- Oral presentation
- Open Access
Postpartum evolution of newborns to mothers addicted to “new drugs” and recently diagnosed with HIV infection
© Ungurianu et al; licensee BioMed Central Ltd. 2013
- Published: 16 December 2013
- Drug User
- Withdrawal Syndrome
- Intravenous Drug User
- Cardiac Malformation
In 2011 and 2012 Romania registered a significant increase in the number of intravenous drug users (IVDUs) along with a change in the use pattern, namely the replacement of heroin with the so called “new drugs”. These are mostly synthetic cannabinoids and cathiones. Within this context, the share of new IVDU-HIV cases expanded from 3% in 2010 to 29% in 2012. Our objective was to observe the evolution of 30 newborns to mothers recently diagnosed with HIV infection, who were also “new drugs” consumers.
During 1 January 2011 – 31 December 2012 we assessed 30 newborns exposed to HIV and “new drugs” by clinical and biological screenings. Relevant data were recorded: gender, age, moment of diagnosis, antiretroviral treatment (ART) prophylaxis, type of birth, type of nourishment, CD4 count, viral load (VL), and ultrasound evaluation. For mothers we focused on age, time of HIV diagnosis, treatment/prophylaxis, type of birth, type of consumed drugs.
The number of newborns exposed perinatally to HIV/HBV/HCV/drugs and new drugs increased in 2011-2012 compared to previous years. They presented several neo-natal problems of adjustment especially a severe withdrawal syndrome from the very first hours of life with life threatening risks. From the evaluated children, 57% presented withdrawal syndrome, 53% neurological lesions, 27% various cardiac malformations, and 2% rare diseases.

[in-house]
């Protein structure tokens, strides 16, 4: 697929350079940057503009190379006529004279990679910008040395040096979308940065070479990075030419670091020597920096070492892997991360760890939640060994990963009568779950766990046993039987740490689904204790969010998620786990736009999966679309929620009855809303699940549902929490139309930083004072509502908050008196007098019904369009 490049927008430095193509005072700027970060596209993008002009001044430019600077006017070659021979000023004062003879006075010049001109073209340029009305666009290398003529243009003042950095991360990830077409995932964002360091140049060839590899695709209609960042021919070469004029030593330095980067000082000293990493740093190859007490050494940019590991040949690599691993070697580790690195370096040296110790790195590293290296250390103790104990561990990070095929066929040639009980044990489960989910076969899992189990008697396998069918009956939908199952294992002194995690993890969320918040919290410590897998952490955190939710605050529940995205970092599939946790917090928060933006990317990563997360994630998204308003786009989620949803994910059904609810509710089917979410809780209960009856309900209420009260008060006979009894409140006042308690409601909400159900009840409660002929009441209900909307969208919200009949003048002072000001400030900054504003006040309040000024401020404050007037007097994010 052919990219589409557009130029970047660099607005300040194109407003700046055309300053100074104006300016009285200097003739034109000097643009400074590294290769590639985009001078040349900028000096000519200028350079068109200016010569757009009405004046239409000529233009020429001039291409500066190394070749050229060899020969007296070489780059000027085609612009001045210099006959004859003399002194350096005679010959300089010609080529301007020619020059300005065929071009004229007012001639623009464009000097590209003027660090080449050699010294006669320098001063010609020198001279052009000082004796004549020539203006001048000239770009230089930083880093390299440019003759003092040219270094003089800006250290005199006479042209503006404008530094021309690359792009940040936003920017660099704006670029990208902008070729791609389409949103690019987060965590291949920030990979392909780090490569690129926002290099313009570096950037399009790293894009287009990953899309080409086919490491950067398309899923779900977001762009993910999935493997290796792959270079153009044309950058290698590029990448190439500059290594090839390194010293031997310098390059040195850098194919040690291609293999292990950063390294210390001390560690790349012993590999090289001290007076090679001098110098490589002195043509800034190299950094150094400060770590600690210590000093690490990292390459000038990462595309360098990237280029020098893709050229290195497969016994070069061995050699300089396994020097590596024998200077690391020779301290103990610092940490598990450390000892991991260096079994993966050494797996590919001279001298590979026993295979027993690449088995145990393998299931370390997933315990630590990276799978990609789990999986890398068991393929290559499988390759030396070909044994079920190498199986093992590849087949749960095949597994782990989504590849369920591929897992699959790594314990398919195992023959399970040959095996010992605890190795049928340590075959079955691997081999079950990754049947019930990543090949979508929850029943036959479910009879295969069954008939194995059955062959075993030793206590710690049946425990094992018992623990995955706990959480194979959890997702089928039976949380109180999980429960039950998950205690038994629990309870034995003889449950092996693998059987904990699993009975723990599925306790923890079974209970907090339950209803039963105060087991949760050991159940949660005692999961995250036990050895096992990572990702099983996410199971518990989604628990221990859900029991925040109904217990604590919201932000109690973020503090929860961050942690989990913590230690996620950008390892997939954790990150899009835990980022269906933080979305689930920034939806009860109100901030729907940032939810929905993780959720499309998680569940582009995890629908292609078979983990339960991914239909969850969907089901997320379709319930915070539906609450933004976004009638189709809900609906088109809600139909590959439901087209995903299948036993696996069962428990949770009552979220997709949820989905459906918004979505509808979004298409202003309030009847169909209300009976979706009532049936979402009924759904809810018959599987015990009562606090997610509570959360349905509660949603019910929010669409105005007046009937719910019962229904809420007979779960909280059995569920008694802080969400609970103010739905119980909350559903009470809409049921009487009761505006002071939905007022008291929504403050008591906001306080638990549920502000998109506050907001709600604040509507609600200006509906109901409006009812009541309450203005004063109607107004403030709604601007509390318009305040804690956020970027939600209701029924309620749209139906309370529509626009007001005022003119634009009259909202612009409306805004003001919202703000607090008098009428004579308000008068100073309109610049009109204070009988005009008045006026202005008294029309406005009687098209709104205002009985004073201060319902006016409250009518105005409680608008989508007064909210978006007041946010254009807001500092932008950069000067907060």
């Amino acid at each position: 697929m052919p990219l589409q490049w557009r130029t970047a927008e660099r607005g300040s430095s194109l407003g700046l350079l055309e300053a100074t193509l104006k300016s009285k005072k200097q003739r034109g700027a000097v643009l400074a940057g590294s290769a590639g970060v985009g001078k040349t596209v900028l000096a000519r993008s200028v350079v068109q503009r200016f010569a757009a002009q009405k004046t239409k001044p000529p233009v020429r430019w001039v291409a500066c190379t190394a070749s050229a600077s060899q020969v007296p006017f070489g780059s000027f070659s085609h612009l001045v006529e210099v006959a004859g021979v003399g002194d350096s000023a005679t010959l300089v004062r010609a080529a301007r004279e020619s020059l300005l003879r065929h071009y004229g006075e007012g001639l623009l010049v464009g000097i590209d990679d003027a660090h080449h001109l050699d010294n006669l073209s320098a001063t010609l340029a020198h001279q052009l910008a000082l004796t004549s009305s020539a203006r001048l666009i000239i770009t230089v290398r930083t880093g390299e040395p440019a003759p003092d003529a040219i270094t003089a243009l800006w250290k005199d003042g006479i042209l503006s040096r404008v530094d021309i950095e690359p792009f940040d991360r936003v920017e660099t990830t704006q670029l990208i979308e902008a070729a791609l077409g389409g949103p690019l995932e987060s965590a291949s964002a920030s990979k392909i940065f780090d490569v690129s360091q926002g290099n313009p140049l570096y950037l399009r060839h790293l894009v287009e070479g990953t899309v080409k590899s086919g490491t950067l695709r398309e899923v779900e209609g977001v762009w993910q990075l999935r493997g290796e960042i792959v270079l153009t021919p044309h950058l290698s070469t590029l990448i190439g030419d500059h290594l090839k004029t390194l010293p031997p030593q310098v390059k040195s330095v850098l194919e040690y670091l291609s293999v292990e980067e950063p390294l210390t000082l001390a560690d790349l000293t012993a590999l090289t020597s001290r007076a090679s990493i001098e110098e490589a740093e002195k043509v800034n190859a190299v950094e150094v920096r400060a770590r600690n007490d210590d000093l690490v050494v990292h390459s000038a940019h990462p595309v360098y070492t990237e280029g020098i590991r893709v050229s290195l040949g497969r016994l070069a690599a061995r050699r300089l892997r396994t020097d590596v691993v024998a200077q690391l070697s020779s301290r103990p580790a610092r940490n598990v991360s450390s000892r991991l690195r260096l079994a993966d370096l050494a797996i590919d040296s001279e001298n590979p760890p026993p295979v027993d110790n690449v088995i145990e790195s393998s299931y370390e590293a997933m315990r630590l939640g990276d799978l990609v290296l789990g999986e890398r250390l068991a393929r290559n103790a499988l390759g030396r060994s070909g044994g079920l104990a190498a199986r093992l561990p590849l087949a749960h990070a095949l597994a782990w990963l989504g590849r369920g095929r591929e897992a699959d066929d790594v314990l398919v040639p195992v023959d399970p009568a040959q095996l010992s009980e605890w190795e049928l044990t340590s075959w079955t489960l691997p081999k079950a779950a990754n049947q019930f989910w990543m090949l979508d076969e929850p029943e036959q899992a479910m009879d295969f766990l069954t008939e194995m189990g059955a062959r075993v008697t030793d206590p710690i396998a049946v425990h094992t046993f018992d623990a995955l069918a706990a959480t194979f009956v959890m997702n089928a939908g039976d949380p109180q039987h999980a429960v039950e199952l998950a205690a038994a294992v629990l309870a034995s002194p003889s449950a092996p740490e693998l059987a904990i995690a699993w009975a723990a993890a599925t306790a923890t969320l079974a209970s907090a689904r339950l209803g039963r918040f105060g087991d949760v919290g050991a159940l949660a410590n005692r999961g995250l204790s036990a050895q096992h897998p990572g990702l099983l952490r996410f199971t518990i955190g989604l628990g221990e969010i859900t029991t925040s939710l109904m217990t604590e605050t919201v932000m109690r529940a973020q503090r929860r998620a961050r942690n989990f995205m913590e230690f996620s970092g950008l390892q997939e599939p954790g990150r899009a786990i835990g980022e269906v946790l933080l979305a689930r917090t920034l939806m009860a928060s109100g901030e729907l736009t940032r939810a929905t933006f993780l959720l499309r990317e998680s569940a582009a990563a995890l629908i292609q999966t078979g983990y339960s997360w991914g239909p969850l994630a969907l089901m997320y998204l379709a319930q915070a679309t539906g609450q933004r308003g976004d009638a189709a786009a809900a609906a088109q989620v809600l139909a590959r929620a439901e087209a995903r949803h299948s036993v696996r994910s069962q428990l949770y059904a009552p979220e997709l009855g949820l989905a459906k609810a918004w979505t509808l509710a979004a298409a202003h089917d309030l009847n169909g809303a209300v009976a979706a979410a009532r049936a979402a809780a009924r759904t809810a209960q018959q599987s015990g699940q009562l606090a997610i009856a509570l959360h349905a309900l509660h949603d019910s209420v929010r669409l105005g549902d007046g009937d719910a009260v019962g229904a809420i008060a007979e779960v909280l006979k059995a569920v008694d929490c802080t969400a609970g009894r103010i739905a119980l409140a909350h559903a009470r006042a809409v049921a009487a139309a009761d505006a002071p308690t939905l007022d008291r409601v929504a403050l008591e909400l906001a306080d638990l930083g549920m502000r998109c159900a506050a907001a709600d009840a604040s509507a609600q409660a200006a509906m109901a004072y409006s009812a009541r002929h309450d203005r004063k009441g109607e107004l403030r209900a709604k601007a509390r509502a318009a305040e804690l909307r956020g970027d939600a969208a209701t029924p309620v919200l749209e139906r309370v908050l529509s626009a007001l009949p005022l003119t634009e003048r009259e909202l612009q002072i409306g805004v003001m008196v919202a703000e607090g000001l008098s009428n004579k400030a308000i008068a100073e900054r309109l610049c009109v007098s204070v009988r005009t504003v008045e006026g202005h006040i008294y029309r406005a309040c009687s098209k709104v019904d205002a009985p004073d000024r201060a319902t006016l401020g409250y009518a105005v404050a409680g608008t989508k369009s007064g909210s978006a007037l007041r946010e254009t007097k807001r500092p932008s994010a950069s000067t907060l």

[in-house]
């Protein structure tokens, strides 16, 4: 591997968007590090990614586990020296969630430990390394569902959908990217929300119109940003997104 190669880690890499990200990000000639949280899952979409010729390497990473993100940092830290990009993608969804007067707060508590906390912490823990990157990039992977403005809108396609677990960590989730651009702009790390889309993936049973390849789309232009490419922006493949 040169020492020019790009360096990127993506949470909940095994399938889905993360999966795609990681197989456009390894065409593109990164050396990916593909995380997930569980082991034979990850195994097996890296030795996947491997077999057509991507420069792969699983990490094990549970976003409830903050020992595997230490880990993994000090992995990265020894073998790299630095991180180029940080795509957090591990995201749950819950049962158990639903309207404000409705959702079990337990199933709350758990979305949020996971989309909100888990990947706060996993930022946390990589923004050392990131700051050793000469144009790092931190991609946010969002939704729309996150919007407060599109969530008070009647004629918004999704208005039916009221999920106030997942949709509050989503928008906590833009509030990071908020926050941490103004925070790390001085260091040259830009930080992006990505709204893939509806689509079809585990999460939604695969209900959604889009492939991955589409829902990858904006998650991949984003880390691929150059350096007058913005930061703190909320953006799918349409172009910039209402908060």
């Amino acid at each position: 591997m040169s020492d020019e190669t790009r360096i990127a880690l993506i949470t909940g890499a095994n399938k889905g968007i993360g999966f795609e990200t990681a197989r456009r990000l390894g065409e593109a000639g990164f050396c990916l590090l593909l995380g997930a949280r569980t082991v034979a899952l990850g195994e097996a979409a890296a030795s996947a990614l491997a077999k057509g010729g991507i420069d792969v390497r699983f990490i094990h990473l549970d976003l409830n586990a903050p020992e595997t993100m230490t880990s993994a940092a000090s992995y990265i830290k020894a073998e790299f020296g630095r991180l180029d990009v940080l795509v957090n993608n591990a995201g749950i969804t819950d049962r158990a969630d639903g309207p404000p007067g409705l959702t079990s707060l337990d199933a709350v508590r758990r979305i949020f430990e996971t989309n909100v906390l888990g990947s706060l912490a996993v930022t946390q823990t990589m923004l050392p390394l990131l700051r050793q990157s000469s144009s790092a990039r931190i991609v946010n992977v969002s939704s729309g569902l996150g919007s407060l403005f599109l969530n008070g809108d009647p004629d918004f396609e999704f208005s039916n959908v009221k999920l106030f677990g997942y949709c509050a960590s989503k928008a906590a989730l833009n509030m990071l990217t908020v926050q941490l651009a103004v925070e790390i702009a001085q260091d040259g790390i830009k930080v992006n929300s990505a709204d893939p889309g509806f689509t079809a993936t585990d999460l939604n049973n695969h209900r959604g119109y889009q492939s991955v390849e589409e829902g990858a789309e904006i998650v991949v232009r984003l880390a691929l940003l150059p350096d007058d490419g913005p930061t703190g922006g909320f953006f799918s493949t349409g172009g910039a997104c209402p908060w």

Most of these pregnant women, who are HIV positive and drug consumers, especially of “new drugs” do not access routine check-ups, this explaining their absence from records as drug users; also, if they are diagnosed with HIV during pregnancy they refuse to take specific treatment. Due to the shift in drug use, the effect on newborns perinatally exposed to HIV cannot yet be fully grasped and represents a key concern for professionals working with this pathology. From a social perspective, these women are either very poor or come from dysfunctional families, who are reluctant in providing them with the proper support.
This article is published under license to BioMed Central Ltd. This is an Open Access article distributed under the terms of the Creative Commons Attribution License (http://creativecommons.org/licenses/by/2.0), which permits unrestricted use, distribution, and reproduction in any medium, provided the original work is properly cited.